Integrated IT/ IOT/ IoMT
Blurring boundaries between the IT and OT networks, corporate and factory environments, all boosted by adoption of common protocols and increased usage of wireless technologies has made it easier to target production systems through the corporate and administration network.
Protection of industrial assets and OT in a broader sense (pipelines, supply and distribution infrastructure, turbines..) is rendered ineffective if the legitimate traffic flowing through the authorized remote access is not treated as a possible threat vector. In that context visibility convergence over the IT network and OT network is essential to be able to protect against patterns of indirect and staged compromise.
Industrial IoT (IioT) is present inside the OT to enhance its manageability, adaptiveness and resilience. Gaining access to IioT even indirectly through possible poisoning of input data is yet another way to adversely gain control of the critical infrastructure. When patients are the “critical infrastructure”, IoT is an IoMT (M for Medical), with the risk of possible remote and malicious control of valves and (insulin) pumps, or where IoMT devices are used in preventive care, and diagnostics, with the risk for privacy, data theft or use of data beyond consent.
The coming together of IT, IoT/IoMT technologies to create value for many segments of the industry and society translates into demand for Integrated supervision of all these systems together.
From persistent threats, supply chain attacks to more basic spread of malware, many use cases can be detected for this converged visibility :
- converging data from the assets participating in a business process,
- from the IoT implanted to monitor and control it,
- from the Cloud and edge resources where the data collected is processed
- and from the IT (or at least the incident management systems) of the organizations, their suppliers and business partners
Every player of the Digital value chain secures within its boundaries, focusing in most cases on in-bound inspection, instead of integrated supervision.
Boundaries are fading and adversaries are learning to use the fact that many environments are blind to each other.
- increased detection and response
- while optimizing resources when single platforms or interconnected systems are used (instead of manual or ad-hoc alignment between different parties)
Although the technology is mostly seen in the manufacturing and energy sectors, it is applicable everywhere.
Hybrid & Multi-cloud unified detection & response
Hybrid and multi-cloud are leveraged to get the best compute for workloads. Orchestrating workloads across different clouds to get the best cost, performance and use case fit will become common in future. This brings up multiple challenges for threat detection & response. Threat detection platforms and services should support most common cloud & SaaS providers, discover & add workloads in a dynamic way, support the different cloud technologies for monitoring and provide central visibility across multi-cloud. Such a unified approach will elevate the capability to detect and respond to threats.
- Unified technology layer that can abstract and integrate with hybrid and multi-cloud providers to provide central visibility, detection, and response capabilities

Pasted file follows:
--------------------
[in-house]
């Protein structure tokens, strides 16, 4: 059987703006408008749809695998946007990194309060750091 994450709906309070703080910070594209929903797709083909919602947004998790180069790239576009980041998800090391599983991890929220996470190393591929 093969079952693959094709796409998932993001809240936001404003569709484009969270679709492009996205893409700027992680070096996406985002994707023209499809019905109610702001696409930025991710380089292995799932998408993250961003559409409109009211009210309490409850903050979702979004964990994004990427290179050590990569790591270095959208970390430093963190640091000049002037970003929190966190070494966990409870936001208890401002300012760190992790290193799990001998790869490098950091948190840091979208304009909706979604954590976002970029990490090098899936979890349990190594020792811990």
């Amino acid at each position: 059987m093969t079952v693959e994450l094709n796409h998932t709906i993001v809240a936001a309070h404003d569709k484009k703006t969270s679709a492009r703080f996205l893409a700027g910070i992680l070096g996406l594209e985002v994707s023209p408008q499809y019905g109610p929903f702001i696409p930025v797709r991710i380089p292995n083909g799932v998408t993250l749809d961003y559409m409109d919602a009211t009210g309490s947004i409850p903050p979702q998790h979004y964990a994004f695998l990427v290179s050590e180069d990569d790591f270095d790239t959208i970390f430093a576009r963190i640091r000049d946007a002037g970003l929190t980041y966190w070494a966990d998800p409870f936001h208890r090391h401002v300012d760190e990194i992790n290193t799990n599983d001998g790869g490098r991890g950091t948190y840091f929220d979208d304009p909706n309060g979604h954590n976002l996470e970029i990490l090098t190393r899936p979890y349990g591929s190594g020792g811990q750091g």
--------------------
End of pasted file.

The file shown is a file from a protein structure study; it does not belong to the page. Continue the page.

- Discover workloads on the fly as they get orchestrated across traditional datacenters, and different cloud providers. Workloads get added for monitoring as soon as they are discovered
- Threat detection use cases across different service layers of cloud including virtual machines, cloud consoles, cloud storage, database, app services, containers, serverless compute, identity services, token management, cloud firewalls, WAF, flow logs.
- Permission changes including public access to storage accounts/S3 buckets
- Sync/copy of S3 objects/Storage account blobs from unusual/blacklisted user accounts, IP address, URL
- Anomalous execution of critical commands on a database/table
- Changes to NSG rules from unusual IP/geographySuspicious API registration
- Unauthorized Container Registry changes
- High velocity of cloud console logins for admin user from multiple geographies in a short time frame
- Lateral movement detection using Azure NSG flow logs, AWS VPC flow logs
- Orchestrate threat response across multiple clouds from a single console. As an example, block a malicious public IP address by writing a containment rule using Azure NSG, AWS VPC security groups
- High fidelity detection across a multi-cloud environment
- Ability to track targeted attacks coming from cyber crime syndicates or nation states leveraging the unified visibility across multi-cloud
- Rapid response using unified visibility and multi-cloud orchestration prevents threats from converting to high impact security incidents or breaches
- Common approach through a unified security technology layer that abstracts the variations and complexities of managing security with each cloud provider
This approach assumes integration across multiple cloud providers. Openness and richness of API from cloud providers for various service layers can be a challenge. The risk is not high since cloud providers will have to keep APIs open and with highest flexibility for their success.
Risk-based vulnerability management
Risk based vulnerability Management takes vulnerability management to a level where it becomes a key process in understanding the organization attack surface, exposure and how it affects businesses and impacts their operations. Using context and risk awareness to prioritize, triage and respond to the vulnerability landscape allows to achieve best possible outcomes and mitigations.